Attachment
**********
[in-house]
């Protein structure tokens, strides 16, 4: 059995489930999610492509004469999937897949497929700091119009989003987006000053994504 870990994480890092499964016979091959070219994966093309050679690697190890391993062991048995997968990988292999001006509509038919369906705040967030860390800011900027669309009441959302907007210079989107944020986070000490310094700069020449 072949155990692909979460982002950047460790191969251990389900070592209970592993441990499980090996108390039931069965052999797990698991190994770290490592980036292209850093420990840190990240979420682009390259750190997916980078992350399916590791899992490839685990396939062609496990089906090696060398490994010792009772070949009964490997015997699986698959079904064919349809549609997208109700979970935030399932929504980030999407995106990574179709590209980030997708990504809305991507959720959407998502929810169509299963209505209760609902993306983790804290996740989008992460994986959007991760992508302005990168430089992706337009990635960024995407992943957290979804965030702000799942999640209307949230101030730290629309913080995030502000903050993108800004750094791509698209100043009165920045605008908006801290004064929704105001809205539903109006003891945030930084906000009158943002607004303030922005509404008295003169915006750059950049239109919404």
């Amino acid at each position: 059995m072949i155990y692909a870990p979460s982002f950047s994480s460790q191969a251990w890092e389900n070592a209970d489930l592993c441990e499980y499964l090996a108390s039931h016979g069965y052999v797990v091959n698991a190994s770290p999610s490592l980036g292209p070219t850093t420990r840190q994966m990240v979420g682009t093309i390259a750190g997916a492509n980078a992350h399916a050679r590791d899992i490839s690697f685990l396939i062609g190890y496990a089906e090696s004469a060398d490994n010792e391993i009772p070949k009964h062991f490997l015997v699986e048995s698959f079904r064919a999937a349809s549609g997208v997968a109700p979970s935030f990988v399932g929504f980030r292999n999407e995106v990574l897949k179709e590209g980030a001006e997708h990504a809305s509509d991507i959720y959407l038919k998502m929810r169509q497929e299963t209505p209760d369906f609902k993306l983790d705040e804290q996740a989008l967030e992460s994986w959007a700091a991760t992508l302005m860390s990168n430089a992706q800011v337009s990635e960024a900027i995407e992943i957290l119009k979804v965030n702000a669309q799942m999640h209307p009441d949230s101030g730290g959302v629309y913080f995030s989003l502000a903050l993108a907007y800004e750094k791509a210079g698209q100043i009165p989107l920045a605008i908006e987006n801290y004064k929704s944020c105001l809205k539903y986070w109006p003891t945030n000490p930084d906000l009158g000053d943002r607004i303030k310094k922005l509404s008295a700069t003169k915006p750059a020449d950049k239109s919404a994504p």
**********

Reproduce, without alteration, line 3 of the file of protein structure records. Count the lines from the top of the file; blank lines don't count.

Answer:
């Amino acid at each position: 059995m072949i155990y692909a870990p979460s982002f950047s994480s460790q191969a251990w890092e389900n070592a209970d489930l592993c441990e499980y499964l090996a108390s039931h016979g069965y052999v797990v091959n698991a190994s770290p999610s490592l980036g292209p070219t850093t420990r840190q994966m990240v979420g682009t093309i390259a750190g997916a492509n980078a992350h399916a050679r590791d899992i490839s690697f685990l396939i062609g190890y496990a089906e090696s004469a060398d490994n010792e391993i009772p070949k009964h062991f490997l015997v699986e048995s698959f079904r064919a999937a349809s549609g997208v997968a109700p979970s935030f990988v399932g929504f980030r292999n999407e995106v990574l897949k179709e590209g980030a001006e997708h990504a809305s509509d991507i959720y959407l038919k998502m929810r169509q497929e299963t209505p209760d369906f609902k993306l983790d705040e804290q996740a989008l967030e992460s994986w959007a700091a991760t992508l302005m860390s990168n430089a992706q800011v337009s990635e960024a900027i995407e992943i957290l119009k979804v965030n702000a669309q799942m999640h209307p009441d949230s101030g730290g959302v629309y913080f995030s989003l502000a903050l993108a907007y800004e750094k791509a210079g698209q100043i009165p989107l920045a605008i908006e987006n801290y004064k929704s944020c105001l809205k539903y986070w109006p003891t945030n000490p930084d906000l009158g000053d943002r607004i303030k310094k922005l509404s008295a700069t003169k915006p750059a020449d950049k239109s919404a994504p």